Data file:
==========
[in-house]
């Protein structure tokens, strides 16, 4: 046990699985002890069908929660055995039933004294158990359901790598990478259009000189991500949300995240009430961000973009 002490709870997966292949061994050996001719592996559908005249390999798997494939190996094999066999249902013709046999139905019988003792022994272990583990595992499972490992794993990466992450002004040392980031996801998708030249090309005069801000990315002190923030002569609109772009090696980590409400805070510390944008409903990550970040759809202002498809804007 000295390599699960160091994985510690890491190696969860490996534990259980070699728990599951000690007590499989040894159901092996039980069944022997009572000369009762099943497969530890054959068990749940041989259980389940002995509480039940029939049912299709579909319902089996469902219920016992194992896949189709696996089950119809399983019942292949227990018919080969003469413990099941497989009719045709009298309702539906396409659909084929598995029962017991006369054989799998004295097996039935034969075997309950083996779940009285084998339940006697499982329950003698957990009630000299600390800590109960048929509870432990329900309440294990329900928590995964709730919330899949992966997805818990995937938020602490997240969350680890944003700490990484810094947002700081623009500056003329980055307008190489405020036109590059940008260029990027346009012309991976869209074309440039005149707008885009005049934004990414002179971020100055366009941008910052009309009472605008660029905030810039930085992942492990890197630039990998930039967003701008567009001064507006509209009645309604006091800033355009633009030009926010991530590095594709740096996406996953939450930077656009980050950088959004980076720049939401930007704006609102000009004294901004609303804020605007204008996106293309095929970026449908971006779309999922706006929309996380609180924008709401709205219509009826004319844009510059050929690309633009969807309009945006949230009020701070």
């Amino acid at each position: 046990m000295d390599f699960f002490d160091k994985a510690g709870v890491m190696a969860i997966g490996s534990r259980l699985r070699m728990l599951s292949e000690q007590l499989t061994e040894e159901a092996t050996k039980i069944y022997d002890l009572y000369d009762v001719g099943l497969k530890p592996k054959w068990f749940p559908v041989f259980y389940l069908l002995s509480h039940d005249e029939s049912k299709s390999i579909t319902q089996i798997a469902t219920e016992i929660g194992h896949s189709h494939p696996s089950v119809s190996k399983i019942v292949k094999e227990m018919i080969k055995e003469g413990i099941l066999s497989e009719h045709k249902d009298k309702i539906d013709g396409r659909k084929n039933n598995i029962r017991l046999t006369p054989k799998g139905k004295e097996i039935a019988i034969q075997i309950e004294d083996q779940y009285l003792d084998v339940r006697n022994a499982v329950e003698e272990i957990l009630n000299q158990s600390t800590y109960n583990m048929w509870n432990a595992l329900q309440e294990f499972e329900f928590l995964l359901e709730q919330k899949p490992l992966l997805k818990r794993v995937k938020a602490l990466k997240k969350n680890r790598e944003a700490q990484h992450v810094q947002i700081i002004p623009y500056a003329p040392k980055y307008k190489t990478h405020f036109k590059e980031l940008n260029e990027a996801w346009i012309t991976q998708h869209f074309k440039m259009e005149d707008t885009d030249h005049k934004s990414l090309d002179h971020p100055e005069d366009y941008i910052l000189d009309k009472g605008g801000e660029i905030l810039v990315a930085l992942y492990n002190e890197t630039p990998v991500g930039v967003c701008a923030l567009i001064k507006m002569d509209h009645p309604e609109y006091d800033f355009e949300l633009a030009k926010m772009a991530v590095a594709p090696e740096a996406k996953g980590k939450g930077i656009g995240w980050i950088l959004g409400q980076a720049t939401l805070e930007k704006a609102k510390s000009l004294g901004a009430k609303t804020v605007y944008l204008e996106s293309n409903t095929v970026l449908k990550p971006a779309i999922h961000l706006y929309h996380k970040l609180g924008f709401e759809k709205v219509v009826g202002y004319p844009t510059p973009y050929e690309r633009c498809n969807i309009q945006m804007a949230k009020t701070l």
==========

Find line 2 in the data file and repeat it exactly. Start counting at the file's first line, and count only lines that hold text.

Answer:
């Protein structure tokens, strides 16, 4: 046990699985002890069908929660055995039933004294158990359901790598990478259009000189991500949300995240009430961000973009 002490709870997966292949061994050996001719592996559908005249390999798997494939190996094999066999249902013709046999139905019988003792022994272990583990595992499972490992794993990466992450002004040392980031996801998708030249090309005069801000990315002190923030002569609109772009090696980590409400805070510390944008409903990550970040759809202002498809804007 000295390599699960160091994985510690890491190696969860490996534990259980070699728990599951000690007590499989040894159901092996039980069944022997009572000369009762099943497969530890054959068990749940041989259980389940002995509480039940029939049912299709579909319902089996469902219920016992194992896949189709696996089950119809399983019942292949227990018919080969003469413990099941497989009719045709009298309702539906396409659909084929598995029962017991006369054989799998004295097996039935034969075997309950083996779940009285084998339940006697499982329950003698957990009630000299600390800590109960048929509870432990329900309440294990329900928590995964709730919330899949992966997805818990995937938020602490997240969350680890944003700490990484810094947002700081623009500056003329980055307008190489405020036109590059940008260029990027346009012309991976869209074309440039005149707008885009005049934004990414002179971020100055366009941008910052009309009472605008660029905030810039930085992942492990890197630039990998930039967003701008567009001064507006509209009645309604006091800033355009633009030009926010991530590095594709740096996406996953939450930077656009980050950088959004980076720049939401930007704006609102000009004294901004609303804020605007204008996106293309095929970026449908971006779309999922706006929309996380609180924008709401709205219509009826004319844009510059050929690309633009969807309009945006949230009020701070």